Packaging - **1/2
The package doesn't do a whole lot to show off the contents, since
there is no way to see the pieces with the exception of the two heads.
These heads can be seen through a small window on either end
of the box, but for a larger effect, you have to rely on the box photos.
Inside, they went nuts with the
twisties too, using them to hold various pieces in the rather flimsy
plastic insert. The extra weight of some of these pieces,
like the Emperor's body, would have probably been better served with a
Sculpting - ***
If you're looking just for pure Sculpt quality, this score would be
much higher. They've done some beautiful detail work in both
characters, particularly in the textures for their wrinkled up old
skin, as well as the clothing. Their own internal scale is good, as is
their scale to each other.
love the pose as well, capturing the battle mid-fight. It's extremely
dynamic, yet they didn't create a goofy or silly expression on either
character. It's all grim determination and resolve.
The base of
the diorama is about 15" wide, but the two characters are quite short.
Yoda is less than 4" tall, while Palpatine is less than 10" tall.
You may recall that the Kotobukiya Star Wars kits are supposed to be
1/7th scale, but often the figures are much closer to 12". What
that means is that just like the R2-D2/ C-3PO dio, the characters here
are completely out of scale with the rest of the single figure kits.
You'll have to have two completely separate sections in your display -
one for the single, larger figures, and one for these smaller dioramas.
I'm cutting a good half star off the score here for this reason
alone, so your mileage might vary.
Speaking of 'kits', yes, these
come in pieces, and quite a few. There's more than a dozen, but they
all go together fairly easily, and they hold very tight, including the
two sections of the grey base.
These kits are not resin, but a
hard ABS type plastic. A polystone or resin statue in this scale would
have been far more expensive, and the hard plastic holds a very
detailed sculpt quite well.
Paint - ***1/2
The paint work is every bit as good as the sculpt, and doesn't have that nasty annoyance of scale to bring it down.
The bolts of energy are a translucent purple plastic, with no additional paint. Properly lit, they look excellent.
very little slop here on either of the two figures, especially Yoda.
There's the occasional errant mark (like on Palpatine's chin), or the
slightly sloppy cut line, but these issues are quite rare.
is a wash on both the cloak of Palpatine and the skin of Yoda, designed
to bring out the detail of the sculpt. I think it's just about
right, but whether or not there's too much is often very much a matter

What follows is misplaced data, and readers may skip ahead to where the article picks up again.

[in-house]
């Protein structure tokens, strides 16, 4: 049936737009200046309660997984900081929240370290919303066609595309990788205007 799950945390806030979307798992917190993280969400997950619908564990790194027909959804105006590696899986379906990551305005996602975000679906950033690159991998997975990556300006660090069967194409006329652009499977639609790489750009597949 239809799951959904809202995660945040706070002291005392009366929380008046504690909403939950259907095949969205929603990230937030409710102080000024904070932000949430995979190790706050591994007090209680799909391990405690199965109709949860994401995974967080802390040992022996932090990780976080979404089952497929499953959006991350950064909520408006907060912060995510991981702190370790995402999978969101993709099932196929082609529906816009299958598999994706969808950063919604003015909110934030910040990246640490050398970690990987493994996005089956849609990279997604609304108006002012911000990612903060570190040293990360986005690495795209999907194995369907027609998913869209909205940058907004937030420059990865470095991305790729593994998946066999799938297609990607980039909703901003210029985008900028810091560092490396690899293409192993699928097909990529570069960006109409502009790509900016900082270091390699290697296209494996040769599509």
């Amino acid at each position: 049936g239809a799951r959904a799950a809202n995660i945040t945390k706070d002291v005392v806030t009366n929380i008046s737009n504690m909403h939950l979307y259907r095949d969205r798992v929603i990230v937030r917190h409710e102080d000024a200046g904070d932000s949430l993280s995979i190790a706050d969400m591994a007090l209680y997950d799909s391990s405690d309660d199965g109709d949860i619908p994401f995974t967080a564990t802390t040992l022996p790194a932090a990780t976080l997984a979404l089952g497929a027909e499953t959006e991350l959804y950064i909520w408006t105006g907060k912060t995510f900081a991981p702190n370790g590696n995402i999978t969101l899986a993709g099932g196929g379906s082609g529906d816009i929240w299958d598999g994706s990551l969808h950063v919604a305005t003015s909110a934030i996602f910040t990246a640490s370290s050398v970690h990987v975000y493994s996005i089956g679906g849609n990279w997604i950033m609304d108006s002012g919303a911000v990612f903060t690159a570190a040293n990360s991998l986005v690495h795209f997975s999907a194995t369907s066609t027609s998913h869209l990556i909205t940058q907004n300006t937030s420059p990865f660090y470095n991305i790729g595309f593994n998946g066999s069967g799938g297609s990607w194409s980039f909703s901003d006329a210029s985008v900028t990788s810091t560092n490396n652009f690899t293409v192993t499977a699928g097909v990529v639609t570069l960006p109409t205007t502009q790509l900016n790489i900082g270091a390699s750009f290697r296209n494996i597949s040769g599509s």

of personal taste.
Articulation - Bupkis
The lack of articulation here shouldn't be a surprise - and won't
effect my own overall - since these are intended as statues.
However, Kotobukiya has been known to add a joint here or
there in the past, so it's worth noting that it's not the case this
Accessories - **
This is one of those odd categories. Normally, a low score here would
hurt the overall, but since this is supposed to be a Nerd Hummel, any
score here is a pleasant surprise and is a big plus.
You have the choice of two sets
of hands for both characters. One set is just open, gesturing
hands, preparing to blast each other. The other set has the
plastic bolts of energy attached, and actually connects the two
figures together. Swapping the hands is easy enough, and both sets look
good. Most folks will probably go with the bolts, but
it's always nice to have options.
By the way, these bolts of
energy do NOT light up in any way. In the first photo I lit them with a
blue LED light to give the impression of and internal light source, but
that's just cool lighting.
Fun Factor - *1/2
The Emperor figure can actually work fine as a static figure off his
base, so kids could use him to battle with shrimpy versions of other
figures. What those figures might be I don't know, but
there's still some potential.
Yoda has the pegs on his feet,
rather than on the base, so he can't stand independent of it. That
hurts his usefulness as a separate figure.
The SRP on this set was $200. Ouch. That's dropped at many
retailers right now though, closer to $125 - $150. However, right
now Things From Another World
has this set in their 50% off clearance sale, where it was originally
$175, so you can pick it up for about $88 through them. That's still a
lot of cash, but it's much closer to
a decent value.
Things To Watch Out For
Not a thing. You might want to take a little care attaching the energy
hands, but it's a minor concern. I was pretty rough putting
mine together, and it never felt like it was close to breaking.
Overall - ***
As a stand alone statue, I really, really like this piece. A dynamic
fighting situation like this is usually very hard to pull off without
making it look silly, but they've done an admirable job. The
paint work is solid, and the extra hands are a nice touch. And if
you add in the great sale price from TFAW, you can see that this set is
well above average on its own.
me, the big issue is the small size compared to the rest of the series.
If that doesn't matter to you, or you plan on only displaying this
alone (or with the R2-D2/C-3PO diorama), then you can add another half
star to my overall score. But if you're like me, looking to
increase your overall Kotobukiya Star Wars display, the difference in
scale is likely to be more of a problem.